The five stages of grief are a lie

April 12, 2022

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It's commonly assumed that when something bad happens to someone, we journey through five emotional stages in response. This view of grief has been so pervasive and sticky that plenty of 'well trained' doctors and psychologists think that this represents the 'true' process of grieving. Shame that it's wrong then.

This article's ideology: The five stages of grief were never supposed to be an orderly process, despite the common wisdom of many clinicians. Rather, anyone can experience any stage at any time, and the best support recognises this.

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Article Status: Complete (for now).

Even if you can't remember them all, I'm sure you've heard of the 5 stages of grief. What you almost certainly don't know is how they're supposed to work.

The five stages as they're commonly known

When something bad happens to someone, we journey through five emotional stages in response:

  1. Denial: at first people can't (or won't) believe the news.
  2. Anger: eventually they'll switch to rage, railing at the world and those around them for what has happened.
  3. Bargaining: when the anger cools, people tend to try and avoid the truth by trying to bargain the grief away, asking for some implausible trade to make the pain go away.
  4. Depression: when the crazy bargains never eventuate, people begin to despair and fall into a depression.
  5. Acceptance: finally, depression gives way to a more sanguine view---embracing the event and moving forward.

How many TV episodes based their plot around this linear set of stages? Neat and discrete. This view of grief has been so pervasive and sticky that plenty of 'well trained' doctors and psychologists think that this represents the 'true' process of grieving. Whether one is diagnosed with a terminal illness, or mourning the death of a loved one, if one deviates from this path, many health professionals will do all they can to get you back on track. You wouldn't want to screw up the grieving process would you?

Shame that it's wrong then

Dr Elisabeth Kübler-Ross was a psychiatrist who worked a great deal with the terminally ill. In her book On Death and Dying, she described these five reactions to grief based on her observations. But at no time did she outline a specific structure or process for these actions. Merely that people dealing with a terminal diagnosis may experience one or more of these emotional reactions at any time. Sometimes experiencing them simultaneously or perhaps not at all.

In fact, more recently, Dr Kübler-Ross noted that she regretted her original book, highlighting people's misunderstanding of her original observations. This might explain why there's no convincing empirical evidence to support her non-model.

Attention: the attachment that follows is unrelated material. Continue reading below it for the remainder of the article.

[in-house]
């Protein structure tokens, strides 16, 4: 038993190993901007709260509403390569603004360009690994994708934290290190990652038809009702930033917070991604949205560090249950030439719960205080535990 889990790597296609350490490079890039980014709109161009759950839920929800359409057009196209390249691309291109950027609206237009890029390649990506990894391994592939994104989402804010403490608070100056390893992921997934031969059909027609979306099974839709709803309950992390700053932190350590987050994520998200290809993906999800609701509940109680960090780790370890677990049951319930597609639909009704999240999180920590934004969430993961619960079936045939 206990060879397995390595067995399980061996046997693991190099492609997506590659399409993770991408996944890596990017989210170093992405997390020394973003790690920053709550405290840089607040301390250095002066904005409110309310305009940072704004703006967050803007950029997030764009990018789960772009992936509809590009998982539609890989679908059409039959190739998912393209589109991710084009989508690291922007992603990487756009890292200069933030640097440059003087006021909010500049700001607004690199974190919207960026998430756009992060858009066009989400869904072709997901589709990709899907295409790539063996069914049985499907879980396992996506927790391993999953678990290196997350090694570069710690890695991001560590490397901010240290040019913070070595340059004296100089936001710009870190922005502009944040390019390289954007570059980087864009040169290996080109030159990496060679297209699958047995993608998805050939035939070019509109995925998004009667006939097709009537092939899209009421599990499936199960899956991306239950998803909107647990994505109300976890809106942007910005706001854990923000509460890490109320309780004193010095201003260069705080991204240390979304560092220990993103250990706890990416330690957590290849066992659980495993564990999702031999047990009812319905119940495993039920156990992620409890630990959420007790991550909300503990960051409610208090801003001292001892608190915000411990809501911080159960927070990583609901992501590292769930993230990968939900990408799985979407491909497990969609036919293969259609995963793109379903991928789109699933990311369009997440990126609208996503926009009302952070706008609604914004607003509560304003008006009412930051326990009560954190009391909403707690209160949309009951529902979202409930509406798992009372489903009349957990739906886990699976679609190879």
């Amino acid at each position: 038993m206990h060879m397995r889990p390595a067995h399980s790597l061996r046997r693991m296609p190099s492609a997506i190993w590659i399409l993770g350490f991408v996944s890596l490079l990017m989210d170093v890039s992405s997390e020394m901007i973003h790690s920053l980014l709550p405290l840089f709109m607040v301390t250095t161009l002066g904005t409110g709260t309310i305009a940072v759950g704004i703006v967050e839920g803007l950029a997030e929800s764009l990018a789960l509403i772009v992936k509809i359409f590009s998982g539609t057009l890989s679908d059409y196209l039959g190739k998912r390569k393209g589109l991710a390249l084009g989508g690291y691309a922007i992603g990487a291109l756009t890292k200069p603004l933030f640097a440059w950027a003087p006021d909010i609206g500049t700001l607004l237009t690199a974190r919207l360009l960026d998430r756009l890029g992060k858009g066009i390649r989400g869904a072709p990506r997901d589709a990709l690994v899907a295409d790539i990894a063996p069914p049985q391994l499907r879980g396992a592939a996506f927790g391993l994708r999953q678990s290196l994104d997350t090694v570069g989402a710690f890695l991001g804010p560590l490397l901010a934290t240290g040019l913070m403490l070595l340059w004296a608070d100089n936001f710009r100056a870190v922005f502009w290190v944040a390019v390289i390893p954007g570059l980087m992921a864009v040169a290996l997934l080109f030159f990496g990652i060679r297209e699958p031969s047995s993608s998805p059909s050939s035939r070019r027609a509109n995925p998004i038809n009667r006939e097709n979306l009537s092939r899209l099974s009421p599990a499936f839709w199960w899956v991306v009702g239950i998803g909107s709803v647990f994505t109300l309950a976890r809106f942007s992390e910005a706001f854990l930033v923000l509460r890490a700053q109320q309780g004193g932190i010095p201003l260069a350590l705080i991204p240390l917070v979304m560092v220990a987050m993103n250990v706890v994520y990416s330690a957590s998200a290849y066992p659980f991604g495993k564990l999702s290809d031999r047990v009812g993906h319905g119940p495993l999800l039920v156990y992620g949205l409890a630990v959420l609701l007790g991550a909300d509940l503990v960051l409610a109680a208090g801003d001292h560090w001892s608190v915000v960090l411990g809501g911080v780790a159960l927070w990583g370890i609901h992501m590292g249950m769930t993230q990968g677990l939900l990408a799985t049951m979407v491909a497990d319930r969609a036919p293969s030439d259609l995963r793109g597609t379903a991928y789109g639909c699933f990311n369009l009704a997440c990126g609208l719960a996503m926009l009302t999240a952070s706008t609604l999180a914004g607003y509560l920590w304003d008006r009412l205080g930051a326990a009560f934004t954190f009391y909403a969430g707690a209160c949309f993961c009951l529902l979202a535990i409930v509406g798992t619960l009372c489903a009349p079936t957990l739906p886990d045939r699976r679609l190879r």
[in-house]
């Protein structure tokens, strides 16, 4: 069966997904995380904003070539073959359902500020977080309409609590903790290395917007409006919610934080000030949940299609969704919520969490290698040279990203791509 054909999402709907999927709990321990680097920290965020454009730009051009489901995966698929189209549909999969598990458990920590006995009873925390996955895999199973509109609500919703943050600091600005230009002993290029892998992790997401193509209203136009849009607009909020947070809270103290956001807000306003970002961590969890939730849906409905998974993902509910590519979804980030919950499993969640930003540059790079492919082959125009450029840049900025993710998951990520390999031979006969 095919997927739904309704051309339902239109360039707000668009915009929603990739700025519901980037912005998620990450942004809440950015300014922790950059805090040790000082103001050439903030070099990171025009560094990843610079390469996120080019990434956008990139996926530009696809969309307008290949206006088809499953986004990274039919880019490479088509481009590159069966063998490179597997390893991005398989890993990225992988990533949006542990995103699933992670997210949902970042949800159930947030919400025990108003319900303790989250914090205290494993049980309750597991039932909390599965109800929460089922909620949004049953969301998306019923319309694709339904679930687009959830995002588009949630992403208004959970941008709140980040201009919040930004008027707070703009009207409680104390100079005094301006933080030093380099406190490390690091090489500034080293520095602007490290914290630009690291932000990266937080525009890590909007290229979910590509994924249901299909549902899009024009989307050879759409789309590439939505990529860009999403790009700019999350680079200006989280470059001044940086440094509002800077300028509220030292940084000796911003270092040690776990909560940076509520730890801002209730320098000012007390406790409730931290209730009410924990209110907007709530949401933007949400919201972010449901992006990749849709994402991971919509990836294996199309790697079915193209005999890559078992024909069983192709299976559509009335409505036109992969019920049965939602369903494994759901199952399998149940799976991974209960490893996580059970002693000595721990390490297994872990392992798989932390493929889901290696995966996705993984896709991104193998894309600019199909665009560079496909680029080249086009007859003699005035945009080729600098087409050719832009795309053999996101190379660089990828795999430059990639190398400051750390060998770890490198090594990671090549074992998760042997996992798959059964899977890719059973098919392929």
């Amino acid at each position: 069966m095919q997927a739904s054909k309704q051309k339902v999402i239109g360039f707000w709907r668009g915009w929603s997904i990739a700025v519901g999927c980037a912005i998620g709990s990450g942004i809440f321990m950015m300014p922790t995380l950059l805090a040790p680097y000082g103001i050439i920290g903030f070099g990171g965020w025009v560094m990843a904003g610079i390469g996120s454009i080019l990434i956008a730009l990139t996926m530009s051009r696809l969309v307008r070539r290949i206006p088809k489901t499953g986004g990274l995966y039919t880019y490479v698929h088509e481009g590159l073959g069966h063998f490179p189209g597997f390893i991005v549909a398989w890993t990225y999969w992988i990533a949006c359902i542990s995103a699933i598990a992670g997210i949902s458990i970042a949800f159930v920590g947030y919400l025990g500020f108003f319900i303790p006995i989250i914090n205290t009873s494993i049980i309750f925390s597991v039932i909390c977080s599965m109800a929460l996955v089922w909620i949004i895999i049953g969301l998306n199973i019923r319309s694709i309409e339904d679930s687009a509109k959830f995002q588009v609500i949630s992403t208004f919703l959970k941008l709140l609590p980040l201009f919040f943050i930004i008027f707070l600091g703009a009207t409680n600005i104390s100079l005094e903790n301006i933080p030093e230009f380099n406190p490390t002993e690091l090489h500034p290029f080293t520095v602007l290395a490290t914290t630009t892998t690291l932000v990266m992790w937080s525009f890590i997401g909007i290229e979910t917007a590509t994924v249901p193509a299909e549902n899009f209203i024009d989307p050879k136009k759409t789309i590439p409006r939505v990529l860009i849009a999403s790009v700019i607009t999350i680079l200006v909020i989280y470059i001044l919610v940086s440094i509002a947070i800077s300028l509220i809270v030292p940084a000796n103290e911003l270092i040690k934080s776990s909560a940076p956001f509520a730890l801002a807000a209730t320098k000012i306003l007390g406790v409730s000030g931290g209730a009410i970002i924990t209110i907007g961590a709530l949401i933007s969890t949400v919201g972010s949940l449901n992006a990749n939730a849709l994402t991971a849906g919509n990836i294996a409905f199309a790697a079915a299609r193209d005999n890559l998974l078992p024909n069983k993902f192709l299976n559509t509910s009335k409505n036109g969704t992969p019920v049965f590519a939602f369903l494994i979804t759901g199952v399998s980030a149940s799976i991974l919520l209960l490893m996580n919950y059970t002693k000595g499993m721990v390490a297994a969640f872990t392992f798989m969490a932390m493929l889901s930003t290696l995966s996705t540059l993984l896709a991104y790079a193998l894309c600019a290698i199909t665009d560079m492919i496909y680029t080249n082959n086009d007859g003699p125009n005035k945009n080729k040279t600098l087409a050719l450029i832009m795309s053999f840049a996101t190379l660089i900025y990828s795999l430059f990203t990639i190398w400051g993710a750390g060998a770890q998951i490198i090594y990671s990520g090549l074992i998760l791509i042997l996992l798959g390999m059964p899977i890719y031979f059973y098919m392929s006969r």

It might also explain why anyone you've ever known to go through a period of grieving didn't clearly follow Dr Kübler-Ross' plan. Fact is, grief is the emotion we feel when something incomparably awful happens to us. A quick spot check should have anyone suspicious that such a deep and intense emotion would follow such a neat and ordered process. It's one of the fundamental flaws of the scientific method. Our search to understand the world better often leads us to create a structure for that understanding, even if no such structure exists.

So next time you or someone you know suffers an awful loss, don't feel the need to force the experience into a box. Anyone expecting you to follow the five stages of grief probably doesn't know what they're talking about. A better way to handle it would be to figure out what you're feeling now and reaching out for the support you need in the moment. Anger requires one type of help. Depression another. And none of that help should have a focus on moving you into the next 'stage'. Just solving whatever it is that you're feeling now.

This article's ideology

Ideology: The five stages of grief were never supposed to be an orderly process, despite the common wisdom of many clinicians. Rather, anyone can experience any stage at any time, and the best support recognises this.

Summary:
Kubler-Ross' five stages of grief are often thought of as an ordered journey: First denial (it's not happening/real), then anger (it's not fair), then bargaining (surely we can change it), then depression (there's no hope), and finally acceptance (moving forward with truth). The advice of many well-meaning friends and clinicians will be designed to try to 'move' people along this journey. But Kubler-Ross never imagined it to be orderly. Rather people may experience one or more of these emotional reactions at any time, or not at all. Indeed, it's quite unlikely that any intense emotion will follow a neat and ordered process. Our need to understand the world better often leads us to create structure for what unfolds, even if no such structure exists. A better way to handle such pain would be to figure out what you're feeling now and reach out for the support you need, not fit yourself into some idea of what it should be like.

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